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City of Chicago v. Expedia, Inc.

Court of Appeals of Illinois, First District, Third Division

April 26, 2017

EXPEDIA, INC.; HOTELS.COM, L.P.; and HOTWIRE, INC.; Defendants-Appellants.

         Appeal from the Circuit Court of Cook County. No. 05 L 51003 The Honorable Robert Lopez Cepero and Edmund Ponce De Leon, Judges, presiding.

          JUSTICE LAVIN delivered the judgment of the court, with opinion. Presiding Justice Fitzgerald Smith and Justice Cobbs concurred in the judgment and opinion.


          LAVIN, JUSTICE

         ¶ 1 This appeal arises from the Cook County circuit court's order granting summary judgment in favor of the city of Chicago (the City) and against certain online travel companies (OTCs), namely Expedia, Inc., and its subsidiaries,, L.P., and Hotwire, Inc. (defendants).[1] Specifically, the court granted the City judgment on its claim that defendants had failed to collect, and remit to the City, the correct amount of the Chicago Hotel Accommodations Tax (CHAT) (Chicago Municipal Code § 3-24-010 et seq. (1990)). Defendants now appeal.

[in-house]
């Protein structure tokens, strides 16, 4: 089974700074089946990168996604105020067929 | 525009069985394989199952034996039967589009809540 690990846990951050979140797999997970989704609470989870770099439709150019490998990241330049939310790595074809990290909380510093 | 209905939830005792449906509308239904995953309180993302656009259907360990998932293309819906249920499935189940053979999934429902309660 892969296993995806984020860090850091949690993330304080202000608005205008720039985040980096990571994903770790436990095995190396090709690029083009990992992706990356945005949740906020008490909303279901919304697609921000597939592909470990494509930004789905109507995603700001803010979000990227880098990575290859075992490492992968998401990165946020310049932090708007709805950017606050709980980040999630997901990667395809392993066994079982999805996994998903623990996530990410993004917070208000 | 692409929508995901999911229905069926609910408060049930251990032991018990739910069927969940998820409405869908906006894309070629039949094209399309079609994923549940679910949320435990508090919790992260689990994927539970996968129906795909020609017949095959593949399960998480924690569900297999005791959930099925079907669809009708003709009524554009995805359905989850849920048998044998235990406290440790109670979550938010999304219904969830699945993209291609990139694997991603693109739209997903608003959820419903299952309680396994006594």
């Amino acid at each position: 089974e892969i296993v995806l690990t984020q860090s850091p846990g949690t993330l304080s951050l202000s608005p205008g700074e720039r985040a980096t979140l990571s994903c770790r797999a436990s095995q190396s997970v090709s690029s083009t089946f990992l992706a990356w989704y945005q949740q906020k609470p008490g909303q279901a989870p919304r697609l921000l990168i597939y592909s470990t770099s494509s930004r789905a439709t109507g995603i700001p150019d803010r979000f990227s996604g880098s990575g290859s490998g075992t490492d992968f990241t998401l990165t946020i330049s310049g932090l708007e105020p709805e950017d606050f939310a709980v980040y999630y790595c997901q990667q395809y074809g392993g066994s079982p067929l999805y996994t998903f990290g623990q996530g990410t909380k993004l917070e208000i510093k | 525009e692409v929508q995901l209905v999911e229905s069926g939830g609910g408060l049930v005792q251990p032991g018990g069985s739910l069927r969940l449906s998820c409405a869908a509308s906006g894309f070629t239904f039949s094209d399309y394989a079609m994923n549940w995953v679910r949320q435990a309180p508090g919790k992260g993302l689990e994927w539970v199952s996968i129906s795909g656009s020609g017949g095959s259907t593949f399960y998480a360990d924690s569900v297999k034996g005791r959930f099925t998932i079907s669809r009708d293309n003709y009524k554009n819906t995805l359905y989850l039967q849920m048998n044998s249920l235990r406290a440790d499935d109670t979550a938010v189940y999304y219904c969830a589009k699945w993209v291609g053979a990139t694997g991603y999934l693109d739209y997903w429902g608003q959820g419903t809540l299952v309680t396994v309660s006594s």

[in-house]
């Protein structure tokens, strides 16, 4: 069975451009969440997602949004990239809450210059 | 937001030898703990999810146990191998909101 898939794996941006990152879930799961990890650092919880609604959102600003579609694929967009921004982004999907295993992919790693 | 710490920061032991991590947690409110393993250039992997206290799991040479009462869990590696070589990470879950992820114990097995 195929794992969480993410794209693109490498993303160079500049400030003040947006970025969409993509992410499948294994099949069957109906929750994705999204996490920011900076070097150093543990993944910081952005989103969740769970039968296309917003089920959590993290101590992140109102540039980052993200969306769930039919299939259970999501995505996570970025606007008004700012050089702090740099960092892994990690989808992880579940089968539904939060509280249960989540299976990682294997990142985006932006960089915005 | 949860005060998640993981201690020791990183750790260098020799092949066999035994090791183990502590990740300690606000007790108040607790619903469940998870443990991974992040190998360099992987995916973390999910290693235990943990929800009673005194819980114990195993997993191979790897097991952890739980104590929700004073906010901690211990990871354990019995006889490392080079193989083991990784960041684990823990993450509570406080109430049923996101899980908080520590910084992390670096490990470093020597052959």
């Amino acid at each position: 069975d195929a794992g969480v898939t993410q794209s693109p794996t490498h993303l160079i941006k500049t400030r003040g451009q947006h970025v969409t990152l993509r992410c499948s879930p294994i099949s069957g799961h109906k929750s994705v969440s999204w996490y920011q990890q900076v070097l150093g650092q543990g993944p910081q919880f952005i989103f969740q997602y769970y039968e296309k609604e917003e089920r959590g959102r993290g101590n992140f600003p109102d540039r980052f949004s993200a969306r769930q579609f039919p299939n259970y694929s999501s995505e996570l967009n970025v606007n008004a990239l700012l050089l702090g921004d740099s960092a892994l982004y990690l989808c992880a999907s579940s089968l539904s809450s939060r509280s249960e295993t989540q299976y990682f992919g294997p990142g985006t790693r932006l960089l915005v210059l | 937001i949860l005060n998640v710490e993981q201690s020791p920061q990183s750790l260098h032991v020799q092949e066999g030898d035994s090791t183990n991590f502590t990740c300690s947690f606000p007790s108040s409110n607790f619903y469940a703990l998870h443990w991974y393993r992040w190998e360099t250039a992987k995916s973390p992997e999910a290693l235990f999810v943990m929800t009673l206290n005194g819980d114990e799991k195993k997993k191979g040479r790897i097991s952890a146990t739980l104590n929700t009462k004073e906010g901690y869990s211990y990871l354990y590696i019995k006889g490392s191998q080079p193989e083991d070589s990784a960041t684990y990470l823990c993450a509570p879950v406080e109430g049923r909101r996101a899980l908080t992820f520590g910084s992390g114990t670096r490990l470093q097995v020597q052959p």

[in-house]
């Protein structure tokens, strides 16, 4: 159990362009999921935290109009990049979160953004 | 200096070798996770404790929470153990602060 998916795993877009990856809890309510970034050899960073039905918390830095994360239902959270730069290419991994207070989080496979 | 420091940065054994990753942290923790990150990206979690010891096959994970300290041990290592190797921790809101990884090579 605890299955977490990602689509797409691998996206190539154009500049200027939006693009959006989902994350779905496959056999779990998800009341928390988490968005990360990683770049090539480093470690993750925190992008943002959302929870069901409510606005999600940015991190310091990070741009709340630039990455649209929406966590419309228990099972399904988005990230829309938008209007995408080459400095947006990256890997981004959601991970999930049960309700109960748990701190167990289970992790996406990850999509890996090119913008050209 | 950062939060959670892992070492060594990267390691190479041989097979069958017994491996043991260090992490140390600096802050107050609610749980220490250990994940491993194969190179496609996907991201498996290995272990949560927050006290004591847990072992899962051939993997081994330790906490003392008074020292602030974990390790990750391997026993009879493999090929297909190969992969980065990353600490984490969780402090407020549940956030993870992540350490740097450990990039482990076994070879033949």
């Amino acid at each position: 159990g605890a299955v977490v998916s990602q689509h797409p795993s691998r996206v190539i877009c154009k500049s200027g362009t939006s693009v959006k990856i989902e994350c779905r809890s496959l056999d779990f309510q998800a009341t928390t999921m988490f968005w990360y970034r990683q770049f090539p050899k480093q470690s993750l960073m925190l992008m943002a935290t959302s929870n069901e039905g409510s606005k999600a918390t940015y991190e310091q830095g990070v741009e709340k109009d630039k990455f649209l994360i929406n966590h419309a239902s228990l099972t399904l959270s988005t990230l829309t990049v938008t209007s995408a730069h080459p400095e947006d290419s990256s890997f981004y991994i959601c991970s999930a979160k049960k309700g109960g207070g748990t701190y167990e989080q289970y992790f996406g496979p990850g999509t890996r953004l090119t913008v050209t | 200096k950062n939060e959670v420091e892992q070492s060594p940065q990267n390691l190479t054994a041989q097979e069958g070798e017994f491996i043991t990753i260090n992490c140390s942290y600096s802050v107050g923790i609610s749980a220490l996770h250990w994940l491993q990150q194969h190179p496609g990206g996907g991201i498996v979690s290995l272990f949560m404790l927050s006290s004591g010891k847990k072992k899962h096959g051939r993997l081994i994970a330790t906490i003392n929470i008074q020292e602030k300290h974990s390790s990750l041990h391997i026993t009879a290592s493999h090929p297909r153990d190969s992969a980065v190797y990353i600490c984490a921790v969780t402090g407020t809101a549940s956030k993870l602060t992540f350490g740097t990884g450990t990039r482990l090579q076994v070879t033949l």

¶ 2 I. BACKGROUND

         ¶ 3 The City enacted the CHAT ordinance in 1973. That ordinance has at all times required that "every owner, manager or operator of hotel accommodations" secure from the hotel's lessee or tenant, and remit to the City's Department of Revenue (Chicago Municipal Code § 3-24-040 (amended Nov. 16, 2011)), a tax on "the gross rental or leasing charge" (Chicago Municipal Code § 3-24-030 (amended Nov. 16, 2011)). Well after the CHAT ordinance was enacted, the Internet was invented and, eventually, profitable OTCs began operating. The City has joined numerous taxing authorities who have attempted to apply established tax provisions to OTCs' online business model.[2]